The front office has tried to move Young (and are probably trying to do so right at this moment), but until they do, having both Lou and Swaggy P is superfluous. If they do manage to deal Young, the Lou Williams signing will look a heck of a lot better.
Gary: Drafting Larry Nance, Jr., with the 27th pick. Don’t get me wrong, I like Nance. He plays hard and brings some intriguing abilities to the table. However, I thought taking him at 27 over a guy like R.J. Hunter was a reach, considering the Lakers could have probably taken him at 34. Plus, it contributed to the log jam at the power forward spot. Julius Randle, Brandon Bass and Ryan Kelly are all presumably ahead of him in the rotation this season, so using a first round pick on a guy that won’t see the floor much this year is a little baffling to me. He seems like a good kid with a great attitude and motor, but I’m not sure there’s a unique role for him moving forward, unless he learns how to play small forward, which is at least a few years away.
Is there anyone else you want the Lakers to sign or trade for? Why or why not?
Matt: The free agency pool of realistic targets for the Lakers is very thin at this point. At this stage, the Lakers should not make move that takes up the ample amount of cap space that they will have heading into next offseason. The priority for this upcoming season is to develop the young talent and show the upcoming free agents that they could be pieces to a future title contending team. One guy that I wouldn’t be opposed to the Lakers offering the minimum to is Jimmer Fredette. Clearly, Fredette has had a tough NBA career and has not lived up to the potential of many. However, his teammates and coaches have raved about his unselfishness, hard-work, and ability to be a great teammate. By no means will he make the Lakers a much better team than what they are right now, but he is someone that would be great to have in the locker room to help work with the young guys, especially for the minimum.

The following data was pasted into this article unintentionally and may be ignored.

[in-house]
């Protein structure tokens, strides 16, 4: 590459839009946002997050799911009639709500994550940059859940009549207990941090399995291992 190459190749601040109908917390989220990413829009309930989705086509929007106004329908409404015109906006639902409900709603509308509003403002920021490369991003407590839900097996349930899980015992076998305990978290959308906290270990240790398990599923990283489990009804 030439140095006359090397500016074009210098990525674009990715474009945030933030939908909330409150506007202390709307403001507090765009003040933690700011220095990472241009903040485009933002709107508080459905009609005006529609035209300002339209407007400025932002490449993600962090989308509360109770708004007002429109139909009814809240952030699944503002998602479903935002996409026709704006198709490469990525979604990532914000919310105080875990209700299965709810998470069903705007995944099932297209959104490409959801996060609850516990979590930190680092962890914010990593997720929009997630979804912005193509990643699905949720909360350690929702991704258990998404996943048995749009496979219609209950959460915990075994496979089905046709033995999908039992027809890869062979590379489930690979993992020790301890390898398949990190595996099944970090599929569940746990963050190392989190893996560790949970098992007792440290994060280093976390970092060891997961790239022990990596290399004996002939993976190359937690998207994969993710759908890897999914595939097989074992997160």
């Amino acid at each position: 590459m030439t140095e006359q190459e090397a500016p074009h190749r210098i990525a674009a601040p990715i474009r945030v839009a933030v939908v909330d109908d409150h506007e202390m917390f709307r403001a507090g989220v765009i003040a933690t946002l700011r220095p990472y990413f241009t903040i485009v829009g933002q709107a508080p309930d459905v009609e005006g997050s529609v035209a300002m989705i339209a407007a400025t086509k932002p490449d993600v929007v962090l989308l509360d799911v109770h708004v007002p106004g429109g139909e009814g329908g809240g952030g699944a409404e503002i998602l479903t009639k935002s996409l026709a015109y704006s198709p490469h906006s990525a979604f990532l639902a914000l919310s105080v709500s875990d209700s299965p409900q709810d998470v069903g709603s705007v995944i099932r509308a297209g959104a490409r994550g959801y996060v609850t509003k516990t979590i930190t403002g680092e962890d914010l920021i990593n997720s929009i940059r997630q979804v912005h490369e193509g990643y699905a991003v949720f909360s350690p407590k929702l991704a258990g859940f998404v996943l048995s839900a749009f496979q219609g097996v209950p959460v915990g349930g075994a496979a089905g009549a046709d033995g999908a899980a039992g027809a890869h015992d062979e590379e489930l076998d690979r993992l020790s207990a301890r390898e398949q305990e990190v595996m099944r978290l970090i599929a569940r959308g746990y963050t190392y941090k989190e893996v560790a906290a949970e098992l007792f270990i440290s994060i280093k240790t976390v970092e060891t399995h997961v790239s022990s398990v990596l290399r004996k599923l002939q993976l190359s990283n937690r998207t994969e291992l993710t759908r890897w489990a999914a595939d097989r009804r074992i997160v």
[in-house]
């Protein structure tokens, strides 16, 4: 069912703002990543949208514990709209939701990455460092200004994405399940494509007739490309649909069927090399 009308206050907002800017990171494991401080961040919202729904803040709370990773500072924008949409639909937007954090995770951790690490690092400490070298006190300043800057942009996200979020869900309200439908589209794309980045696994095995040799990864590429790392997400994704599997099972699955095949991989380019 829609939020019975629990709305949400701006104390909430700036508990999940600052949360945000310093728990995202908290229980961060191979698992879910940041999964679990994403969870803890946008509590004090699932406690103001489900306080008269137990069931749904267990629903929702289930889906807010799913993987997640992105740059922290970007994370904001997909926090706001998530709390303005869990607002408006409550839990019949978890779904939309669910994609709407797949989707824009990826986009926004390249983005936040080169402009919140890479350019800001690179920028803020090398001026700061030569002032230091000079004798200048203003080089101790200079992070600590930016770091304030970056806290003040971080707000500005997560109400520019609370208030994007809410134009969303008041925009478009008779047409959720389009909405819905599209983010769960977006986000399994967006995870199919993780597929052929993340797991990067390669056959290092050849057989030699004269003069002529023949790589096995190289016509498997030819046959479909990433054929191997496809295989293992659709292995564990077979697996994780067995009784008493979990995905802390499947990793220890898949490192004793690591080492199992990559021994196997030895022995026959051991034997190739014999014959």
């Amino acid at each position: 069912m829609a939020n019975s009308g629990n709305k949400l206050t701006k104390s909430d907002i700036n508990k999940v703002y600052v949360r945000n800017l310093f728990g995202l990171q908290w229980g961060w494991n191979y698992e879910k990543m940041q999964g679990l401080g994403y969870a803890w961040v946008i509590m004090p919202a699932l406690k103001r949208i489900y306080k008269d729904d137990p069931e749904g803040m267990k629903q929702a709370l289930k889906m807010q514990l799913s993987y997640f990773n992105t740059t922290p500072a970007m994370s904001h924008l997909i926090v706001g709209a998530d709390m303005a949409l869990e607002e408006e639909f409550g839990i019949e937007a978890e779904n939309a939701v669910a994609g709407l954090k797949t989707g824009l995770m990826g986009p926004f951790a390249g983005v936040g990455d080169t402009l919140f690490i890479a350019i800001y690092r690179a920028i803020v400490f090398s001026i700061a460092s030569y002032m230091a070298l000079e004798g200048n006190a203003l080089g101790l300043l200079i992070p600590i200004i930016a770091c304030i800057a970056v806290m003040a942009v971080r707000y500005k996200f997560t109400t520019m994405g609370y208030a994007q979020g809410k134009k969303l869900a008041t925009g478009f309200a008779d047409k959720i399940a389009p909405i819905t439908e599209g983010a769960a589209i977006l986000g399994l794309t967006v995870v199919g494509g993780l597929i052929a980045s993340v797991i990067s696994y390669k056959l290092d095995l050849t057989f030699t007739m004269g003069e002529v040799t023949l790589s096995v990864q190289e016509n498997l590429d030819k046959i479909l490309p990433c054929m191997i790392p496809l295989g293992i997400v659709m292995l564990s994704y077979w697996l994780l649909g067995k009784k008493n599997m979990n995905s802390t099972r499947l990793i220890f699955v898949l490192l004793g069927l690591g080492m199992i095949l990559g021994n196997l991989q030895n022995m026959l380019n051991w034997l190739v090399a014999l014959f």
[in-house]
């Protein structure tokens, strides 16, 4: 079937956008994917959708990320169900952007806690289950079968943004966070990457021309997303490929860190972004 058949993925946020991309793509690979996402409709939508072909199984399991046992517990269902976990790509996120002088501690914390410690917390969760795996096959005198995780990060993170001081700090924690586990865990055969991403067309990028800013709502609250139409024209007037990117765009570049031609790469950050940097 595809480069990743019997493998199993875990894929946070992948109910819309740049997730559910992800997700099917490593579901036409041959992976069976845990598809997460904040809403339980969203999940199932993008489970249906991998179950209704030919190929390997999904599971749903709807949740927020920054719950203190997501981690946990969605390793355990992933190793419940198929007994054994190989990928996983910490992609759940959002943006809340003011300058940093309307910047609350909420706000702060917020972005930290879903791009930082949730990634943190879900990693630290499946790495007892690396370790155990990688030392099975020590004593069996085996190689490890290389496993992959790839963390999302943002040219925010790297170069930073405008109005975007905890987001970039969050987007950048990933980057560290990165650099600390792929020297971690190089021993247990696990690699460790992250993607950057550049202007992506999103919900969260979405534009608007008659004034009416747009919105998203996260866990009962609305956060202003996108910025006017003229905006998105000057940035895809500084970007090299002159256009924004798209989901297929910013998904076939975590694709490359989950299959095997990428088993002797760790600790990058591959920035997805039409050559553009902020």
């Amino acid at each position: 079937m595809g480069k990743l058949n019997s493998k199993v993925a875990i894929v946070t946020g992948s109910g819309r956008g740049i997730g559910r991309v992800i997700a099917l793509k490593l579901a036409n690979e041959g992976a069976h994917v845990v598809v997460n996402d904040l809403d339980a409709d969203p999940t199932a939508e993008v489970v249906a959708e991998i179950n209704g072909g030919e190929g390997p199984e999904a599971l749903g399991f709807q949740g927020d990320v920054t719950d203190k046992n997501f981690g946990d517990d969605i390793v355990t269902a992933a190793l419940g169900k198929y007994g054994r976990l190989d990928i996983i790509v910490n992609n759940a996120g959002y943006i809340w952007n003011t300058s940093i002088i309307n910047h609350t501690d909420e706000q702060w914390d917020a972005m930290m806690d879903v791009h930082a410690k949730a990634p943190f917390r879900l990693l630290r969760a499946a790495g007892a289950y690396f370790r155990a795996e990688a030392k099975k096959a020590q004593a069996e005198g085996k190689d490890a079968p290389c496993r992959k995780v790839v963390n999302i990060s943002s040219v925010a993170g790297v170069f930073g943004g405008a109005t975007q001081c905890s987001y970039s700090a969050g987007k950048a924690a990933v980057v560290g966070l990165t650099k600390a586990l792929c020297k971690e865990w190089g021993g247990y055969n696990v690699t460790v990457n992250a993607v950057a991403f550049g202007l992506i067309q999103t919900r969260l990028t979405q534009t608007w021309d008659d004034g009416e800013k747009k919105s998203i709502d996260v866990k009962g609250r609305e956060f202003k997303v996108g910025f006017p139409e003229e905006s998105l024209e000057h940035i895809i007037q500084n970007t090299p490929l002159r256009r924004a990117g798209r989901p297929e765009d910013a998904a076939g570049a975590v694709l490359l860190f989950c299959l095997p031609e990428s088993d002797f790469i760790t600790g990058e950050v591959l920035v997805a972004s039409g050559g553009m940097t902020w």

Ryan: Steve Novak. With rumors the Oklahoma City Thunder may be looking to trade the master of the discount double check, the Lakers should pounce on an NBA legend who may only be on the move because Kevin Durant feels threatened by his greatness. If the Lakers were to acquire Novak, not making the NBA Finals at minimum would feel like a colossal failure. No one on this roster is untouchable. Go get him, Mitch.
(Note: the statement above was crafted by another unidentified member of Lakers Outsiders, who thought he was being funny as it was supposed to make fun of my obsession with Steve Novak. But everything that was written was true, so I decided to keep it as is. Joke’s on you, guys)
Gary: J.R. Smith, just so we can see him, Kobe, Lou Williams and Nick Young all fight each other for the ball on offense.
No, but seriously, a guy I think could be a great addition for cheap is Dorell Wright. The Lakers are going to be extremely thin at the three this year, so adding another guy that can play that position would be ideal. Plus, the Lakers could use another three-point shooter, and that’s exactly what Wright excels at.